The only painting by Caravaggio in a Russian museum—one of only two authenticated versions of his Lute Player—went on display at the State Hermitage Museum in St Petersburg last month. The picture, which Mikhail Piotrovsky, the museum’s director, calls “one of our most important paintings”, underwent its first-ever major restoration and analysis, which took nearly two years to complete.
Conservators used a mixture of alcohol and turpentine to remove some, but not all, of the old varnish. They left a “thin film of old varnish” on the picture, according to a statement from the museum—a practice that is typical for the Hermitage. X-ray images revealed pentimenti or changes in the composition, which the museum suggests make its picture “the first among those existing on this theme”.
Another version of the Lute Player is owned by the Wildenstein family and was on long-term loan to the Metropolitan Museum of Art, New York, until 2013. A third version, formerly at Badminton House in Gloucestershire, the principal seat of the Dukes of Beaufort, was sold at auction by Sotheby’s in 2001 as the work of a minor Italian artist, but some experts later claimed that it was by Caravaggio. The Hermitage’s version, which dates to 1595-96, was previously owned by the Italian banker and art collector Marchese Vincenzo Giustiniani and was bought by the museum in 1808.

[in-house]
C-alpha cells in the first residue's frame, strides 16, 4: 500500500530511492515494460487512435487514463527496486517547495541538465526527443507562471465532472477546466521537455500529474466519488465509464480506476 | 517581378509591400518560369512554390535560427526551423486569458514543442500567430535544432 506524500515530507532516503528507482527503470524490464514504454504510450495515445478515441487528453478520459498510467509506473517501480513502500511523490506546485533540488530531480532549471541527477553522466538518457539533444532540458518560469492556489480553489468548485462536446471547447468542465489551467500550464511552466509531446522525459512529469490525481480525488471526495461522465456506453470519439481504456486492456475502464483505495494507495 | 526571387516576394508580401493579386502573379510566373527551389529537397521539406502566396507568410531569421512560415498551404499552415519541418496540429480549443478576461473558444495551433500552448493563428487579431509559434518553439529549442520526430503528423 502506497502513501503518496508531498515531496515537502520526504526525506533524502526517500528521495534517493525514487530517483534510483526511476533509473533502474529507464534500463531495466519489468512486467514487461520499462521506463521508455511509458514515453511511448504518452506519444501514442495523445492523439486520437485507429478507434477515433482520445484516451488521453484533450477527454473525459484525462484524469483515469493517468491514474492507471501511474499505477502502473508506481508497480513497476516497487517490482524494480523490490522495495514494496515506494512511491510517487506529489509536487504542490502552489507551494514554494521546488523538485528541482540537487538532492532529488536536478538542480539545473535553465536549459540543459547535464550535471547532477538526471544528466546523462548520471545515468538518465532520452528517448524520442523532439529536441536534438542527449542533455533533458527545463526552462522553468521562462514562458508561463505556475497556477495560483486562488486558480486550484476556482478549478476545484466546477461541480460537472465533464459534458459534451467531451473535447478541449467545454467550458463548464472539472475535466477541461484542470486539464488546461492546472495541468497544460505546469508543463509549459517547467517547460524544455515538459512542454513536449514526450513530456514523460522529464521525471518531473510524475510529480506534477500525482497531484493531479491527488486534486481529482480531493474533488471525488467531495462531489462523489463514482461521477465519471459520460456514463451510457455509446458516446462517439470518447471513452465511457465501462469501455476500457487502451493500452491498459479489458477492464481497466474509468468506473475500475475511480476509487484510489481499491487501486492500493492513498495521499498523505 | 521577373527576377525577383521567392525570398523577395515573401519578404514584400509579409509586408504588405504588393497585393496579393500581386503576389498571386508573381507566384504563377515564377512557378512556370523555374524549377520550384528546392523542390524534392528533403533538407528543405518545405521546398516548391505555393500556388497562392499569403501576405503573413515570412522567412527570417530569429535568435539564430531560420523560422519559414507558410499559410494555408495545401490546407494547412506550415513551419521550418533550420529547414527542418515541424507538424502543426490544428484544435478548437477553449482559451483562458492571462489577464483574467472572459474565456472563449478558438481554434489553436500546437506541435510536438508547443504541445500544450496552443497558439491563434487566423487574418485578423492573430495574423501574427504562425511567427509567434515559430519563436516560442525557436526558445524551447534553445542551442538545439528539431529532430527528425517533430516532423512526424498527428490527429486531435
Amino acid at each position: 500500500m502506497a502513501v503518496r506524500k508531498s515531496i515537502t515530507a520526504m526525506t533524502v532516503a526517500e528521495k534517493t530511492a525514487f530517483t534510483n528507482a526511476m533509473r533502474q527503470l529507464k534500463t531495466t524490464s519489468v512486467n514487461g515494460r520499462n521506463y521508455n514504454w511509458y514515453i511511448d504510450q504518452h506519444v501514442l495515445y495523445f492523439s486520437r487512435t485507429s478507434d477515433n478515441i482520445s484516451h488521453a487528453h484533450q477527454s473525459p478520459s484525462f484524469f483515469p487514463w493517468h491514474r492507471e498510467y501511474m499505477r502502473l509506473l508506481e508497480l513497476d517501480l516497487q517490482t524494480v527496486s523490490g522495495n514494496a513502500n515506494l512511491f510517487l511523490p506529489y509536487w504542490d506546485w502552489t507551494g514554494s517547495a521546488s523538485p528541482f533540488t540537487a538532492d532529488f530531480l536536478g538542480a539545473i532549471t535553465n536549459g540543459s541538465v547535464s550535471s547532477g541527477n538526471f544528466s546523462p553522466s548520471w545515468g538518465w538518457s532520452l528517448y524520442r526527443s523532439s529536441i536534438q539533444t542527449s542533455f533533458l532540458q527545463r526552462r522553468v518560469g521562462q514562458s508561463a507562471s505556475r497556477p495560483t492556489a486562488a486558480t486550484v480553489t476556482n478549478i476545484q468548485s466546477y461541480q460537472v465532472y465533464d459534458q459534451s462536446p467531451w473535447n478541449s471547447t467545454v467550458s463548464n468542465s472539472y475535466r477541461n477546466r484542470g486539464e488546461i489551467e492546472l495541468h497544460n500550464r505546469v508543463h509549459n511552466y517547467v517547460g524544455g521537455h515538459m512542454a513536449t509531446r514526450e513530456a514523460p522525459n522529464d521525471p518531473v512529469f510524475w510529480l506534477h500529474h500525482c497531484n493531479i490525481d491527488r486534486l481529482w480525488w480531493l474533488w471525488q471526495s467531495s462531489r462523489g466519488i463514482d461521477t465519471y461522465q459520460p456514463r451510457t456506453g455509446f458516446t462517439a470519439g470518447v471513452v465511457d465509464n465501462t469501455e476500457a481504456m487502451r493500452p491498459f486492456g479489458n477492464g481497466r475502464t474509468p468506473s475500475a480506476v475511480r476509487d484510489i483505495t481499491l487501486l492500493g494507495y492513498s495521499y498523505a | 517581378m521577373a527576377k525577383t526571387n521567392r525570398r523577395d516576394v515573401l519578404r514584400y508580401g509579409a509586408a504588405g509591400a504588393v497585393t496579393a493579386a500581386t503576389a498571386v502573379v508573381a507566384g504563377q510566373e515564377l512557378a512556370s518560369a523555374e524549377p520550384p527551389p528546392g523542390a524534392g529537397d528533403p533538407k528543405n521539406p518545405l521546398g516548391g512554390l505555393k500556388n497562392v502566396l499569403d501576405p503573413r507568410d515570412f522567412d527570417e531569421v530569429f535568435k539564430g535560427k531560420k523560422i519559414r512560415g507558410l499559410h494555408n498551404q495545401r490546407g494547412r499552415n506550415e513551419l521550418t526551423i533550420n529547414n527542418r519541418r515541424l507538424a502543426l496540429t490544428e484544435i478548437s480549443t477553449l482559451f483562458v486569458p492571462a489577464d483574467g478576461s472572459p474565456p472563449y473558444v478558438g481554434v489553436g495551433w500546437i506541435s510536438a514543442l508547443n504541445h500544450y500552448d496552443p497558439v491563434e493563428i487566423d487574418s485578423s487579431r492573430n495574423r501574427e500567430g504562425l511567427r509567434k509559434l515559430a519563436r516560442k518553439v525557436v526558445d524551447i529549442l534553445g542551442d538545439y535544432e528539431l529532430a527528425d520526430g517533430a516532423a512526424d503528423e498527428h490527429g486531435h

The restorer Viktor Korobov said in a video presentation that the treatment of the work was complicated by the fact that the amount of egg oil in the painting exceeded the amount of mastic and resin. His efforts also revealed the true colours of the flowers depicted in the picture.
The restoration was sponsored by the museum’s legal adviser, the multinational law firm Baker McKenzie.